Intellectual Property Insights from Fishman Stewart
Mini Article – Volume 22, Issue 11

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The Colorful Origins of the Pride Flag

By Kristyn C. Webb

June is Pride Month, and as the celebrations commence, it may come as a surprise to learn that one of the most iconic symbols of LGBTQ+ rights and awareness — the rainbow flag — is not registered for any intellectual property protection. There are no federal trademark or copyright registrations for the design. Instead, intellectual property rights have been used to keep the rainbow flag design free of any restrictions that might hamper the public’s free use of the design.
Despite this lack of intellectual property ownership, the flag does have an identifiable author: Gilbert Baker. Baker designed the original rainbow flag in 1978. The flag was created as a positive symbol of LGBTQ+ identity and solidarity that could serve as an alternative to the more common Pink Triangle symbol, which was a recaptured symbol of oppression. The flag made its debut at Freedom Day in San Francisco that same year. Shortly thereafter, an advocacy organization attempted to lay claim to the flag’s design as a trademark.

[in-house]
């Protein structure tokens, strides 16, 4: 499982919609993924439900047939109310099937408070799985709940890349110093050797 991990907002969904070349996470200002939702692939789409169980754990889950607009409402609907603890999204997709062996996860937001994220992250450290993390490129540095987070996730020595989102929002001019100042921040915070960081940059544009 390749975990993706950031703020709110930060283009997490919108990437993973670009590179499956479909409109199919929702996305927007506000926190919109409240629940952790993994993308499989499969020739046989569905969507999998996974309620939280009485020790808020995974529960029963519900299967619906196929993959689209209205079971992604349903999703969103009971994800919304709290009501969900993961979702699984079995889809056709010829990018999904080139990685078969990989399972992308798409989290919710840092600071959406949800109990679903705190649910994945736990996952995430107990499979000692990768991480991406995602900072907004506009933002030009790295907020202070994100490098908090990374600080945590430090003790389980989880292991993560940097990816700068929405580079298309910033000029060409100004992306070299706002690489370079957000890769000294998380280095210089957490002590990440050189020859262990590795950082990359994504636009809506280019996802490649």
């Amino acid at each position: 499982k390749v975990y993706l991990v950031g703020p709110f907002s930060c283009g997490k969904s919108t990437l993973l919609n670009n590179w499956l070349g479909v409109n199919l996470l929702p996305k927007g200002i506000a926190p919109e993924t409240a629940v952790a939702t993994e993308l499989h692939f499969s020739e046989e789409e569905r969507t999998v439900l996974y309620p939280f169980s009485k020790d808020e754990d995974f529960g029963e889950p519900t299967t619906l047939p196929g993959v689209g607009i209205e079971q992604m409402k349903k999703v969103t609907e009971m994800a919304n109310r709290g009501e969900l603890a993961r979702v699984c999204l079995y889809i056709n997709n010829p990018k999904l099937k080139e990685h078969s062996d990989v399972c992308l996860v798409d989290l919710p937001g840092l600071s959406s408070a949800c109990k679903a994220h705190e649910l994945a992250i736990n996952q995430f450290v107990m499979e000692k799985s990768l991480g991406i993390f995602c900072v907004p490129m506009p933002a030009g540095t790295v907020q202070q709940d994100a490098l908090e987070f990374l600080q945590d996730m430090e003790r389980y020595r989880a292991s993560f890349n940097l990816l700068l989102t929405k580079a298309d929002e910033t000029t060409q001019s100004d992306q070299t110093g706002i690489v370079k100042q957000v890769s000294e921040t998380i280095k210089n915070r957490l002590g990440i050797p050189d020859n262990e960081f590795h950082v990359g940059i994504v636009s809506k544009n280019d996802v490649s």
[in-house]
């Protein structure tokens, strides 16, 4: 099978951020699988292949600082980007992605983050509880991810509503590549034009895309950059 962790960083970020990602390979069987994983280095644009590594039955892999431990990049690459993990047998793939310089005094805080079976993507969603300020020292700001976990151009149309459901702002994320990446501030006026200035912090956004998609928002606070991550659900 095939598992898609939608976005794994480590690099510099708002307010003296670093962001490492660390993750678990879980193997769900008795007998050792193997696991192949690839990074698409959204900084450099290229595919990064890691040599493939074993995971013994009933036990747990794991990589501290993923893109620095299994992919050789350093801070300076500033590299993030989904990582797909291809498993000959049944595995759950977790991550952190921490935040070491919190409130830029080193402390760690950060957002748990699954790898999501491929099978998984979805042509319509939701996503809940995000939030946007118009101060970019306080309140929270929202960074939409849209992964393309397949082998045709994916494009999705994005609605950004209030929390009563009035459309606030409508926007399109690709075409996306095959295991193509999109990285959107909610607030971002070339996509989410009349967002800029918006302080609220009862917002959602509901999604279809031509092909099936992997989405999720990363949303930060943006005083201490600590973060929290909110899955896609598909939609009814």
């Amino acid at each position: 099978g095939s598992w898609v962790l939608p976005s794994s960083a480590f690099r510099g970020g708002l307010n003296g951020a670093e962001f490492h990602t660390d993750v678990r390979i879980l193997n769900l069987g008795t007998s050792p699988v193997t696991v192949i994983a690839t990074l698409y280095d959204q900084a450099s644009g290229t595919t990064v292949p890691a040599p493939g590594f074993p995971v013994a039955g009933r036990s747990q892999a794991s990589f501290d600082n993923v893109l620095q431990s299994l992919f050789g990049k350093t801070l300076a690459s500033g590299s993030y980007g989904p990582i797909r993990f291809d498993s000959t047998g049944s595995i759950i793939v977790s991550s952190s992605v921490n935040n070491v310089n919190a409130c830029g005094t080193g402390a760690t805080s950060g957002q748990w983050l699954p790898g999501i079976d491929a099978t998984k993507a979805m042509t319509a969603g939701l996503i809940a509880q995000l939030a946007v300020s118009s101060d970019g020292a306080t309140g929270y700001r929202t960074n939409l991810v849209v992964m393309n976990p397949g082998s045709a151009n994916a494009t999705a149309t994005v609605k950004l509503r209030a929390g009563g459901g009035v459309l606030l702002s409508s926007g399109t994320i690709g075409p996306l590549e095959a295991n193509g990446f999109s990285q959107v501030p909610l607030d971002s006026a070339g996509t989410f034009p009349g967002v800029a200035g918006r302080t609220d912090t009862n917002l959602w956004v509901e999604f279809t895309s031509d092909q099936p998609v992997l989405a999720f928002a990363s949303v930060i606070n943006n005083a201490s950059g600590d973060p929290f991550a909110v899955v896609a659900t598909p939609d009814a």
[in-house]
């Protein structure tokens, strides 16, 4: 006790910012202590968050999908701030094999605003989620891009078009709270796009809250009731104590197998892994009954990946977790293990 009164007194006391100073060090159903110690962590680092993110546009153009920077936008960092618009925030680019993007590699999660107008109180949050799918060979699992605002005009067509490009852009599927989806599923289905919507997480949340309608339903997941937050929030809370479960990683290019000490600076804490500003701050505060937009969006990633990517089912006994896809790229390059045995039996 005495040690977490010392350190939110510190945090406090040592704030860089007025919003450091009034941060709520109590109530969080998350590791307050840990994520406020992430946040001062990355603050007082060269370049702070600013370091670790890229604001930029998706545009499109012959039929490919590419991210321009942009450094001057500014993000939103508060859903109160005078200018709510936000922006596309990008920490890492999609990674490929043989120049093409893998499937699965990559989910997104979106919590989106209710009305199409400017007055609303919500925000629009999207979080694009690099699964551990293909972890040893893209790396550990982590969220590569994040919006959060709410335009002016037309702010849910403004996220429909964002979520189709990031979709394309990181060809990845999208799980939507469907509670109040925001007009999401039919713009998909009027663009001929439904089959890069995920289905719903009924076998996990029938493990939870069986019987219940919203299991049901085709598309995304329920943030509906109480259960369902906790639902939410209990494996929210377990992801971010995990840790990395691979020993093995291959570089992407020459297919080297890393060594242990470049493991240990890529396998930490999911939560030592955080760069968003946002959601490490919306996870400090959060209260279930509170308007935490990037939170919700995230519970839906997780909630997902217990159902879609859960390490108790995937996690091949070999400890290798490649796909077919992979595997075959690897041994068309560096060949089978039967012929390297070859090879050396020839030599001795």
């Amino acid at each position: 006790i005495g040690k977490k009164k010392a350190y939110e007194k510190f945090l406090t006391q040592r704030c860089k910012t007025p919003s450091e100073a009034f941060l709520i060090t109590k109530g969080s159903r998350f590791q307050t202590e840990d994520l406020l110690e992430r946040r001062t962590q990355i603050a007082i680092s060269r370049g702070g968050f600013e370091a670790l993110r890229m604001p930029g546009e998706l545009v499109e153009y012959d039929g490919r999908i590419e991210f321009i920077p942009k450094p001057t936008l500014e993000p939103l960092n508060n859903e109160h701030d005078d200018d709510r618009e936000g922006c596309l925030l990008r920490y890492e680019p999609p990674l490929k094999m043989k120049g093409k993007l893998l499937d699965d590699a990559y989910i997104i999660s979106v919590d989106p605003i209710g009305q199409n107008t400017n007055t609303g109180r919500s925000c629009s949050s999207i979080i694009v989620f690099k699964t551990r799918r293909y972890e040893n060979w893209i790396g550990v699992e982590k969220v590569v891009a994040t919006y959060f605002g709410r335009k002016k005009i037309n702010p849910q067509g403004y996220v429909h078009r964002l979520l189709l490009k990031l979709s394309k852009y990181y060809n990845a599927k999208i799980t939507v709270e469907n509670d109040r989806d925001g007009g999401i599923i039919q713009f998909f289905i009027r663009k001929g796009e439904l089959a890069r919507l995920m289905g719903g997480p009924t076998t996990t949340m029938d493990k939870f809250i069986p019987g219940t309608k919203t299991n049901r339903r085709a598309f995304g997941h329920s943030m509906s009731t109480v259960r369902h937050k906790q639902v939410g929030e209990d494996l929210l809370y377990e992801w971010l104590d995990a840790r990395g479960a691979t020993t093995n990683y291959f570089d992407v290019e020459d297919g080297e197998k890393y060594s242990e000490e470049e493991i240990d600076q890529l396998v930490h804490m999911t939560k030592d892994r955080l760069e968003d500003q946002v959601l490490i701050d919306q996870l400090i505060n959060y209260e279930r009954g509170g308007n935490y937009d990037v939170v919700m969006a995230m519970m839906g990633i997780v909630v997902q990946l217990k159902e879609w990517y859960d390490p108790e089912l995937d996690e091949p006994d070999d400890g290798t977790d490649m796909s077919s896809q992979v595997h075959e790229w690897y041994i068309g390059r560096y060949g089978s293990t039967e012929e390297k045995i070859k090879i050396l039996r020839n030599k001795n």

In response, Baker hired civil rights attorney Matt Coles to help him block the advocacy organization from filing a federal trademark application or otherwise controlling the public’s free use of the design. Baker could not afford to pay Coles, but Coles took on the case because he understood the importance of keeping the flag as a shared community symbol. Baker and Coles were successful at keeping the organization at bay with just a few demand letters. To this day, the rainbow flag design remains free for all to use.
Intellectual property rights are often used to restrict others from using the protected property. In this case, however, intellectual property rights achieved the opposite outcome. Baker’s choice to not enforce his rights, and Coles’ intervention to assist Baker in doing so, ensured that the public could use, adapt, reproduce, and display the design without fear of infringement liability. Similar outcomes to important community iconographies can also be seen in the use of the “Black Lives Matter” phrase, as was discussed in a previous Fish Bits article.

Published June 3, 2022

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